What a shame, selfishly speaking, that Season 3 of “Mr Inbetween” is apparently the final hurrah. Season 1 was superb and Season 2 was even better. In Season 3, once more we follow the mostly humdrum everyday life of Ray Shoesmith, with his daughter and his friends, a life punctuated by brutal violence, for Ray is an assassin and a fixer. The show’s core rationale is the exploration of Ray’s alien but quotidian character amidst a netherworld of crims. As writer, Scott Ryan is a master at gently interweaving Ray’s paradoxical strands, and in his portrayal of Ray, Ryan is flawless. The other actors are as perfect, often in very Ocker roles. Throughout, any dialogue is pitch perfect. The nine half-hour episodes making up Season 3 whip past as unmitigated delight, and when the final credits roll, I realized that even though I long for Season 4, perhaps Scott Ryan is right when he says, in a Sydney Morning Herald interview, “It feels like it’s time to do something else now, you know?”
Who can forget the word-of-mouth bestseller A Gentleman in Moscow with its brilliant story and sparkling prose? Amor Towles’s debut, Rules of Civility, also pulsed with life. We have panted half a decade for Towles’s third novel, “The Lincoln Highway,” and the wait has been well worthwhile. A long, baggy story follows eighteen-year-old Emmet Watson, released in mid 1954 from a juvenile work farm. His mother long gone, his father recently released, Emmet sets out to drive himself and his eight-year-old brother Billy, in Emmet’s blue Studebaker, from their failed Nebraska farm to a fresh life in California. But two of his fellow inmates, the irrepressible Duchess and the oblique Wooly, escape and join him, and on the adjacent farm lives Sally. These five young souls, all different (and unforgettably voiced by the author), end up zooming west instead, to New York City, and the resulting plot careens wildly, although always under Towles’s flawless narrative grip. The novel is at once a life journey, a travelogue through the America of the fifties, a character study, and a morality fable. The author’s proses sparkles with jaunty, rhythmic authority and the dialogue is a constant delight. Surely one of the most unforgettable novels of 2021, The Lincoln Highway thrillingly captivates.
“Dune,” a fresh cinematic telling of Frank Herbert’s science-fiction masterpiece published over half a century ago, is surely one of the most visually spectacular movies ever. Shot with sumptuous grace by Greig Fraser, it offers not one blancmange frame. Director and co-scriptwriter Denis Villeneuve, whom I have admired since Arrival, offers us the complex Dune world and all the incredible dramas of the book, in an intelligently laid out storyline that never baffles. Essentially, Dune is the tale of a young heir of an aristocrat, who accompanies his family to a bleak desert world containing one of the all-powerful Empire’s most vital minerals. Battles ensue and the heir and his mother end up throwing their lot in with the indigenous people who have learnt to live in the harsh terrain. A particular hazard is huge sand worms whose cinematic depictions need to be seen to be believed. The acting is consistently strong, highlights being young Timothée Chalamet in the lead role and Javier Bardem as a local. The action sequences are brilliant and Hans Zimmer’s ear-splitting, somber music enhances the mood. Overall, Dune is essential viewing, especially when one considers that it is labelled as Part 1 and only progresses halfway through Herbert’s first book. Let’s hope Parts 2 and onwards roll out quick smart.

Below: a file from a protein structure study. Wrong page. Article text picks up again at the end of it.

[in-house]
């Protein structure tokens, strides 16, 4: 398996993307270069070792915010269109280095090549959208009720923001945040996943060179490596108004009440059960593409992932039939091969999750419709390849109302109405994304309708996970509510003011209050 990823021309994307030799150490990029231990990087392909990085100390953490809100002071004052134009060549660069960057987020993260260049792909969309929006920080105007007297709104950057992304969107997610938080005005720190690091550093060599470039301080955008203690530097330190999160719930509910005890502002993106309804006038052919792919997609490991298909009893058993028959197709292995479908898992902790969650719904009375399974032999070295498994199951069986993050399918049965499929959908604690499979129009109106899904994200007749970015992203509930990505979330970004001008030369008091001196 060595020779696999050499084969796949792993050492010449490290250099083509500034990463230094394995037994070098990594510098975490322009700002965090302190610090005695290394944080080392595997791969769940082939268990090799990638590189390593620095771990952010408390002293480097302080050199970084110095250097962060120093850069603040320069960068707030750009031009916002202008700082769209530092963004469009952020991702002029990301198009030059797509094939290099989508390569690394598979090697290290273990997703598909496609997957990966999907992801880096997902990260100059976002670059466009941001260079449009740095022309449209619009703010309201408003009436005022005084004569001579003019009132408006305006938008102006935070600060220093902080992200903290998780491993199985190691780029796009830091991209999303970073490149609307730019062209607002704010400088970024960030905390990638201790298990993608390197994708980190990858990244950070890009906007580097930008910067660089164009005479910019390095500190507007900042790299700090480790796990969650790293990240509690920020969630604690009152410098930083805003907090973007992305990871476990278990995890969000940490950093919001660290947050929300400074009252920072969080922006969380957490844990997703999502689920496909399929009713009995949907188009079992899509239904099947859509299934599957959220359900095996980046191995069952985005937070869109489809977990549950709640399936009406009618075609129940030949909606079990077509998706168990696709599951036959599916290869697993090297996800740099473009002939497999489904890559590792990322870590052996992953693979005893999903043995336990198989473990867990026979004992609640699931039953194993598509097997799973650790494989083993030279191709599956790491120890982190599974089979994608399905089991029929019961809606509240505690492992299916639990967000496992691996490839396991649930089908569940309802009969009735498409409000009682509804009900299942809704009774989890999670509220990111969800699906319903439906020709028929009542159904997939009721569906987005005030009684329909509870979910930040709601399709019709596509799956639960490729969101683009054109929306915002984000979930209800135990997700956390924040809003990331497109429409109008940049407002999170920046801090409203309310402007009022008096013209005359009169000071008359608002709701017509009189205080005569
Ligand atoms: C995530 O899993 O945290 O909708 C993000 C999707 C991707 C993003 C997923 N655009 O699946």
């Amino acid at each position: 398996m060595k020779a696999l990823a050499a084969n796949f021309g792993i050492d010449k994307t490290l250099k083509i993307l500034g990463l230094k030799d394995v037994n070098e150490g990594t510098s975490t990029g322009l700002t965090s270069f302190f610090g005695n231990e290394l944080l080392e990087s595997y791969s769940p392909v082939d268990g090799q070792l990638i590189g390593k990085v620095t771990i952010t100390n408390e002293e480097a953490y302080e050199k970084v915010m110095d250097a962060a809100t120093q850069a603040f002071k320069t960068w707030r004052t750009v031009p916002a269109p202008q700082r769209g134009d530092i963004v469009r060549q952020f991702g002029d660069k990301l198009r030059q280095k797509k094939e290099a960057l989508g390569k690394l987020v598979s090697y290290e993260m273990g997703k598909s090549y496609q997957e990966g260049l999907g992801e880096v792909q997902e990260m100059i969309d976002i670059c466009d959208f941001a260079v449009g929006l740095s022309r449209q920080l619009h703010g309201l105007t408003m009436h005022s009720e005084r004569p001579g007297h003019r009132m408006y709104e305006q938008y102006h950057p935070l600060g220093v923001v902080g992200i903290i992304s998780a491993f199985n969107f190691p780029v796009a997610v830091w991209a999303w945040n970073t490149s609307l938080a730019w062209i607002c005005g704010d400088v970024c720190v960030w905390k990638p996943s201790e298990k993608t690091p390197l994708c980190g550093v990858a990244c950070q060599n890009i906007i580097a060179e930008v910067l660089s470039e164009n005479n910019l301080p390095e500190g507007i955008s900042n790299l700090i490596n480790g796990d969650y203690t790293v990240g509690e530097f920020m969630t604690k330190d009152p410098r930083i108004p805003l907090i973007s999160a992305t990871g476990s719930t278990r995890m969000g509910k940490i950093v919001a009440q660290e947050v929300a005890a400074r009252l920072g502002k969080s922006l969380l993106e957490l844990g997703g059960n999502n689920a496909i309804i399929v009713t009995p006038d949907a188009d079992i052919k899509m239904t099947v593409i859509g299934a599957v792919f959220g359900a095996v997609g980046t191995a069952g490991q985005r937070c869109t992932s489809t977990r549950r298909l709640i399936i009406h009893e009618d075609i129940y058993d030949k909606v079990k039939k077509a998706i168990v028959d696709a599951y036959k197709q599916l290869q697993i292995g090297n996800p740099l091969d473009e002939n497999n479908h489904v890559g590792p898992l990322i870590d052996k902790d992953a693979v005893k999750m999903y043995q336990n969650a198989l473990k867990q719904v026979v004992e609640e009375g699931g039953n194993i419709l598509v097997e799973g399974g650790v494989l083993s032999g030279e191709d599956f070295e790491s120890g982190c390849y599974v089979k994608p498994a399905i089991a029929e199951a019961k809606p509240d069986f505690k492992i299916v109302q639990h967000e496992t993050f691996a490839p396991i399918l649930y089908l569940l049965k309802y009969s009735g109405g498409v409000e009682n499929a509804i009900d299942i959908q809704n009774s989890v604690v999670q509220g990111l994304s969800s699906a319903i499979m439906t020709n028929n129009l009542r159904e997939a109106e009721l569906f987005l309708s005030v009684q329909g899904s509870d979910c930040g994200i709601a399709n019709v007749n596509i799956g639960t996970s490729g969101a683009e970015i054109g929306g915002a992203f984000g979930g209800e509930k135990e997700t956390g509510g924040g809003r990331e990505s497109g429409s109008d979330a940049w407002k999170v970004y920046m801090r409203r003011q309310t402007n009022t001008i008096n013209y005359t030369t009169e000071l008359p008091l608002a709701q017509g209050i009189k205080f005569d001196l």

You might think Succession, a streaming series depicting the battles amongst four progeny of a media magnate, to be for specialized tastes. Not so. Certainly my own delight in the show derives partly from journeying with characters spookily like business acquaintances I vividly recall, and from catching a glimpse of shareholder machinations familiar to me. I found Season 1 to be brilliant and I was transfixed by Season 2. But the appeal of Succession is much more than its milieu, rather it springs from a sophisticated, deep plotline enacted by superb actors. You will have heard of Brian Cox playing the patriarch and Sarah Snook as the daughter, but Jeremy Strong and Kieran Culkin’s performances as two of the sons are pitch perfect. Throw in Matthew Macfadyen, so subtle and real as a son-in-law, and, increasingly in Season 3, Nicholas Braun as the hapless cousin, and the viewing experience comprises one riveting scene after another. Season 3 opens with Kendall Roy, having betrayed his father at the end of Season 2, on the attack, and Logan Roy flailing, but (no spoilers here) the storyline twists and complexifies with each episode. The last of the nine episodes may well be the best Succession hour yet. One of a kind, must be watched.